Hippolyta first appears in myth when she is kidnapped by Theseus, who was either accompanying Heracles on his quest against the Amazons, or he was just bored and looking for something to do. (It is generally accepted that Theseus acted on his own.) When Theseus first arrived at the land of the Amazons they expected no malice, and so Hippolyta came to his ship bearing gifts. Once she was aboard Theseus set sail for Athens, claiming the queen as his bride.
Theseus' brazen act sparked an Amazonomachy, a great battle between the Athenians and Amazons. Most of the great heroes in ancient Greece fought in an Amazonomachy, and Theseus could not be left out. The Amazons made camp in Attica on a hill that has been described as "bare and rocky", the Areios Pagos 1. It would become the most famous court of law of ancient times. The apostle Paul gave one of his best known speeches on the Areios Pagos.
Even though Hippolyta bore a son to Theseus, who was called Hippolytus, she was cast off when Theseus had eyes for Phaedra. Scorned, Hippolyta went back to the Amazons, while Hippolytus had problems of his own with his new stepmother. (Some sources paint Theseus in a more favorable light, saying that Hippolyta was dead before he and Phaedra were wed.)
Hippolyta also appears in the myth of Heracles. It was her girdle that Heracles was sent to retrieve for Admeta, the daughter of king Eurystheus. The girdle was a waist belt from Ares that signified her authority as queen of the Amazons.
When Heracles landed the Amazons received him warmly and Hippolyta came to his ship to greet him. Upon hearing his request, she agreed to let him take the girdle. Hera, however, was not pleased, as was often the case with Heracles. To stop him, Hera came down to the Amazons disguised as one of their own and ran through the land, crying that Heracles meant to kidnap their queen. Probably remembering all too well what Theseus had done, the Amazons charged toward the ship to save Hippolyta. Fearing that Hippolyta had betrayed him, Heracles hastily killed her, ripped the girdle from her lifeless body, and set sail, narrowly escaping the raging warriors.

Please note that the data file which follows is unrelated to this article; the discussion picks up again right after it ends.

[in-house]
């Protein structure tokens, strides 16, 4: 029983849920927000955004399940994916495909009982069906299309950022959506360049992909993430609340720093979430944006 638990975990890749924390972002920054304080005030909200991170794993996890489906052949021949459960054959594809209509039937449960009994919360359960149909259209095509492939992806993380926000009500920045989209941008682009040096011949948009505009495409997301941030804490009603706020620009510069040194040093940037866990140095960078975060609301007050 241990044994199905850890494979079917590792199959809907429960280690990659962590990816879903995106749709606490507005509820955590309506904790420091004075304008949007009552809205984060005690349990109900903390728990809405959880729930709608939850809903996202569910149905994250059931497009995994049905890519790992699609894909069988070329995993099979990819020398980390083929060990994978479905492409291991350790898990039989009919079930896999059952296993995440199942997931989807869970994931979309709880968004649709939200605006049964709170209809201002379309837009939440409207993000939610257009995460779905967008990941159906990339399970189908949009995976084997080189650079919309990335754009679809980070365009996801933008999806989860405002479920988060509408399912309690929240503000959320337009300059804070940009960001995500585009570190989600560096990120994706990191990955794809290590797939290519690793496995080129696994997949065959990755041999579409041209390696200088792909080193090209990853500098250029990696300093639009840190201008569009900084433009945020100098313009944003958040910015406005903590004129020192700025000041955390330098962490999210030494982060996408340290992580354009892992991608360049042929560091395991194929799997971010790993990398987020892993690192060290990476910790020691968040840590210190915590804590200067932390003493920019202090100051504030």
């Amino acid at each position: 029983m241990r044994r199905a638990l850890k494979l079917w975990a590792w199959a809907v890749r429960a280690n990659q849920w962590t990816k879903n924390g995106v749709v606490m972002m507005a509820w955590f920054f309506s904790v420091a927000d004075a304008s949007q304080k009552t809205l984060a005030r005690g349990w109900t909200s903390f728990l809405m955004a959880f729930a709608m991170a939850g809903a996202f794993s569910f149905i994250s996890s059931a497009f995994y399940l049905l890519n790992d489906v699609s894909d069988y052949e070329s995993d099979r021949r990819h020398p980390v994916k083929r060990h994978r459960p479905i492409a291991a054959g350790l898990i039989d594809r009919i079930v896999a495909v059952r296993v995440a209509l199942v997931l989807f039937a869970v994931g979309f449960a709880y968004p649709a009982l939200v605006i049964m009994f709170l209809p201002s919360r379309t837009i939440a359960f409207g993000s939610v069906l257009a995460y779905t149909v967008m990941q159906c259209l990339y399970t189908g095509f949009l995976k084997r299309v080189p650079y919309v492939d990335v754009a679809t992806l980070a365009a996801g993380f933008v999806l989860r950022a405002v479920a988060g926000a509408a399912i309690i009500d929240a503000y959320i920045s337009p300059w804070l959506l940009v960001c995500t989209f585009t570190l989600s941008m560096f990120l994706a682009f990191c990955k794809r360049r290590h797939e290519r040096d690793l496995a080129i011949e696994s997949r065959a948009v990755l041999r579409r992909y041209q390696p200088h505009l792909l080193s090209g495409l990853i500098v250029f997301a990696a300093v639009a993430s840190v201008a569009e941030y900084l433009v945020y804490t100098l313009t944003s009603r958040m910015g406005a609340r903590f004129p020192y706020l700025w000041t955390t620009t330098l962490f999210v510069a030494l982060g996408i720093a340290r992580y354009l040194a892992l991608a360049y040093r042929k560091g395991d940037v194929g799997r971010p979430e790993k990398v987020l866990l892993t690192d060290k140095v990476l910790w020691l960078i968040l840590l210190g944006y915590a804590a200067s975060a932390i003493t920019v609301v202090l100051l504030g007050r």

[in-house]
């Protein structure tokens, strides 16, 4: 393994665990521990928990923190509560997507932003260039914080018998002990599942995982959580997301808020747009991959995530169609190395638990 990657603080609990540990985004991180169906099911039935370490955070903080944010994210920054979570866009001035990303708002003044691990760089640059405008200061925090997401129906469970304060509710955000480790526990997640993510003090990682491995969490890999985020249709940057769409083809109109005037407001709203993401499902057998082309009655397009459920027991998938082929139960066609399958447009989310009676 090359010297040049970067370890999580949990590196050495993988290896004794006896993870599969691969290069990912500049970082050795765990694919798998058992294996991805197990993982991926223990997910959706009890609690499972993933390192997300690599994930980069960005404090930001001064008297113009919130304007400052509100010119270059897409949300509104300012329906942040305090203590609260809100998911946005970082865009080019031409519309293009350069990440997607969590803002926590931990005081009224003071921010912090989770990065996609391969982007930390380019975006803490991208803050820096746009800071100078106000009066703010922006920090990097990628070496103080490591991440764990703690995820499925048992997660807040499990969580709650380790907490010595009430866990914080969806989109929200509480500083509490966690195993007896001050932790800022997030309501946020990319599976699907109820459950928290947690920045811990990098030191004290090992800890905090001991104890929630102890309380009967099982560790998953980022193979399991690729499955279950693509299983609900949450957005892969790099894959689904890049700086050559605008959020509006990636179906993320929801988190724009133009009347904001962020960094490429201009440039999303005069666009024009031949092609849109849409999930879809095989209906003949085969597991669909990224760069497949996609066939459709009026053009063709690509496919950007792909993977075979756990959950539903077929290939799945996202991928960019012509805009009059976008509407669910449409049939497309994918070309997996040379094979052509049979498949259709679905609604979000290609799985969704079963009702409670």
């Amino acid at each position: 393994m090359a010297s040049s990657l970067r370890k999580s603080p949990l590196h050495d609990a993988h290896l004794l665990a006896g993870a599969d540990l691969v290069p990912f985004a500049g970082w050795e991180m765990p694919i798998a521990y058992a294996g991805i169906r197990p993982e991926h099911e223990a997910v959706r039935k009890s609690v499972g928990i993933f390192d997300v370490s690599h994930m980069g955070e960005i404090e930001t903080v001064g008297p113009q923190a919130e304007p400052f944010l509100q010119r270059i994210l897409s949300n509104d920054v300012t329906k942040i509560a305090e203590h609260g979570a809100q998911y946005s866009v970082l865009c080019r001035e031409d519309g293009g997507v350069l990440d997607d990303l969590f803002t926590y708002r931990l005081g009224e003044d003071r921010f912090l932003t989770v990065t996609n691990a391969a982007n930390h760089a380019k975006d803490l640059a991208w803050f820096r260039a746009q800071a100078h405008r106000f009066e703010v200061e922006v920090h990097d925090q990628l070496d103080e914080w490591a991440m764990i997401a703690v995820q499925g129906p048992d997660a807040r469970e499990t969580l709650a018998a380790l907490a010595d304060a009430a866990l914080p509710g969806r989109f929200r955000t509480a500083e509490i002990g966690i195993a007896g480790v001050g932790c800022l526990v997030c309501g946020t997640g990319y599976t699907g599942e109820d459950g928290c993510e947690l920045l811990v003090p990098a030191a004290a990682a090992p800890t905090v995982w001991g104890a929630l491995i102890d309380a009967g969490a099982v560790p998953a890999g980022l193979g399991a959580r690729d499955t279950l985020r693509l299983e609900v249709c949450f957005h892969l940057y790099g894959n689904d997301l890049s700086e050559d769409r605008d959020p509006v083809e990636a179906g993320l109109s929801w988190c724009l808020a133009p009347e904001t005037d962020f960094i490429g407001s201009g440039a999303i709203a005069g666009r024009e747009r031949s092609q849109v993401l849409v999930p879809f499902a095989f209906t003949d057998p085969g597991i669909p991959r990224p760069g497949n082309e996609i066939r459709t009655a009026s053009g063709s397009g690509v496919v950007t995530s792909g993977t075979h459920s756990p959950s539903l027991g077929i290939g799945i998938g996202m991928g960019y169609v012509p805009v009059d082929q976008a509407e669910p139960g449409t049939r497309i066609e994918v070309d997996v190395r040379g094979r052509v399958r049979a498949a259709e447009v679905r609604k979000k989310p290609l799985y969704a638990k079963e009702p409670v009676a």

An alternate story of Hippolyta's death is a direct result of Theseus' marriage to Phaedra. With an army of Amazons behind her, Hippolyta returned to Athens and stormed into the wedding of Theseus and Phaedra. She declared that anyone partaking in the festivities would perish, but in the melee that ensued she was killed, either accidentally by her companion Penthesileia or by Theseus' men.
Since Hippolyta obviously could not die twice (there are no stories of divine intervention or resurrection) there exists a strange paradox in Hippolyta. Some sources explain away this paradox by saying that Antiopê and Hippolyta are not the same woman, but, rather, are two separate queens of the Amazons, with different names and leading different lives.